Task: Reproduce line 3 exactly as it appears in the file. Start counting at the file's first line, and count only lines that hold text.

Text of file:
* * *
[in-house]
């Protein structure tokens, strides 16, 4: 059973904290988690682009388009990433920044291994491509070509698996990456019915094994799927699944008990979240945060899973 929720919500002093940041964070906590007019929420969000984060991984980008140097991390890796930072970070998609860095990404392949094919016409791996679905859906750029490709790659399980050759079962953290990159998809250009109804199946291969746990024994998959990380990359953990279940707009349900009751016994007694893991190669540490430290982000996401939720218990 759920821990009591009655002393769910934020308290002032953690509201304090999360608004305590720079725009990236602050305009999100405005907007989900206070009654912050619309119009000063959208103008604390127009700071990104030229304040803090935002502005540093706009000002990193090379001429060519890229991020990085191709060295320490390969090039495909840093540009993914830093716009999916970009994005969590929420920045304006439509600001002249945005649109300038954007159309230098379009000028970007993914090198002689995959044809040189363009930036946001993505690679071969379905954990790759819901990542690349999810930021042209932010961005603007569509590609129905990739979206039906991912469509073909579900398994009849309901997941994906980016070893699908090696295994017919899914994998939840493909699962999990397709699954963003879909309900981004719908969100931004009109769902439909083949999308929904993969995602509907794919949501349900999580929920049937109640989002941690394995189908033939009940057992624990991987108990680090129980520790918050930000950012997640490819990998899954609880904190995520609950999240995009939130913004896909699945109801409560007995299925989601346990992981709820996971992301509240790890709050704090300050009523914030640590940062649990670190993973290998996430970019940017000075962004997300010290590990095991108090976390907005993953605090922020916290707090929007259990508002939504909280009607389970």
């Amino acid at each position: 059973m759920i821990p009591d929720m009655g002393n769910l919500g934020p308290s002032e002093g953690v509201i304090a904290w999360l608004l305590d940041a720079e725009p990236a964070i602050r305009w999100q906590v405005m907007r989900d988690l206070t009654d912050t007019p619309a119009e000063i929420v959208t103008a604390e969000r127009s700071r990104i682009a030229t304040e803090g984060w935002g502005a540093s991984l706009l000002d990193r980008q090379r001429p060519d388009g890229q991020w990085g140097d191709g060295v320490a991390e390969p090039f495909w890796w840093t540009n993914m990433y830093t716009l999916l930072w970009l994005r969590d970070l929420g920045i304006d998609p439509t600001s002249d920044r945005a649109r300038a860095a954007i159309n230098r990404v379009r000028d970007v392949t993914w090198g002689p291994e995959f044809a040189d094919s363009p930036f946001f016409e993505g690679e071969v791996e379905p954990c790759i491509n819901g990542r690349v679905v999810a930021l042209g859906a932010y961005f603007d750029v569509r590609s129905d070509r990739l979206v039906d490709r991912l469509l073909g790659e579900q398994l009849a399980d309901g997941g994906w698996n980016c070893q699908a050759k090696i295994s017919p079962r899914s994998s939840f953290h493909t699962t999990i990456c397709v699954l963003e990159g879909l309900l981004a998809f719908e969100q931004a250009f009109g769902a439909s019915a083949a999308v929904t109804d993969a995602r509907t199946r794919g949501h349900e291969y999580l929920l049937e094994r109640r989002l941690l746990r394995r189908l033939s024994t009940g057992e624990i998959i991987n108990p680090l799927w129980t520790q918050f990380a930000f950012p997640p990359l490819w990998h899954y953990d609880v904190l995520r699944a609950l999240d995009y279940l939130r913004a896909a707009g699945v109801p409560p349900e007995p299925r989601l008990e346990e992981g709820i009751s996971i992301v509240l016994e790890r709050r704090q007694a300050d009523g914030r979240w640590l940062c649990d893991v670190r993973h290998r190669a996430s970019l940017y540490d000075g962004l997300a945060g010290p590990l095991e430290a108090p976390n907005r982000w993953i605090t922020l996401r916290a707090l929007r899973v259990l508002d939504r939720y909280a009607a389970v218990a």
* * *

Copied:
């Amino acid at each position: 059973m759920i821990p009591d929720m009655g002393n769910l919500g934020p308290s002032e002093g953690v509201i304090a904290w999360l608004l305590d940041a720079e725009p990236a964070i602050r305009w999100q906590v405005m907007r989900d988690l206070t009654d912050t007019p619309a119009e000063i929420v959208t103008a604390e969000r127009s700071r990104i682009a030229t304040e803090g984060w935002g502005a540093s991984l706009l000002d990193r980008q090379r001429p060519d388009g890229q991020w990085g140097d191709g060295v320490a991390e390969p090039f495909w890796w840093t540009n993914m990433y830093t716009l999916l930072w970009l994005r969590d970070l929420g920045i304006d998609p439509t600001s002249d920044r945005a649109r300038a860095a954007i159309n230098r990404v379009r000028d970007v392949t993914w090198g002689p291994e995959f044809a040189d094919s363009p930036f946001f016409e993505g690679e071969v791996e379905p954990c790759i491509n819901g990542r690349v679905v999810a930021l042209g859906a932010y961005f603007d750029v569509r590609s129905d070509r990739l979206v039906d490709r991912l469509l073909g790659e579900q398994l009849a399980d309901g997941g994906w698996n980016c070893q699908a050759k090696i295994s017919p079962r899914s994998s939840f953290h493909t699962t999990i990456c397709v699954l963003e990159g879909l309900l981004a998809f719908e969100q931004a250009f009109g769902a439909s019915a083949a999308v929904t109804d993969a995602r509907t199946r794919g949501h349900e291969y999580l929920l049937e094994r109640r989002l941690l746990r394995r189908l033939s024994t009940g057992e624990i998959i991987n108990p680090l799927w129980t520790q918050f990380a930000f950012p997640p990359l490819w990998h899954y953990d609880v904190l995520r699944a609950l999240d995009y279940l939130r913004a896909a707009g699945v109801p409560p349900e007995p299925r989601l008990e346990e992981g709820i009751s996971i992301v509240l016994e790890r709050r704090q007694a300050d009523g914030r979240w640590l940062c649990d893991v670190r993973h290998r190669a996430s970019l940017y540490d000075g962004l997300a945060g010290p590990l095991e430290a108090p976390n907005r982000w993953i605090t922020l996401r916290a707090l929007r899973v259990l508002d939504r939720y909280a009607a389970v218990a």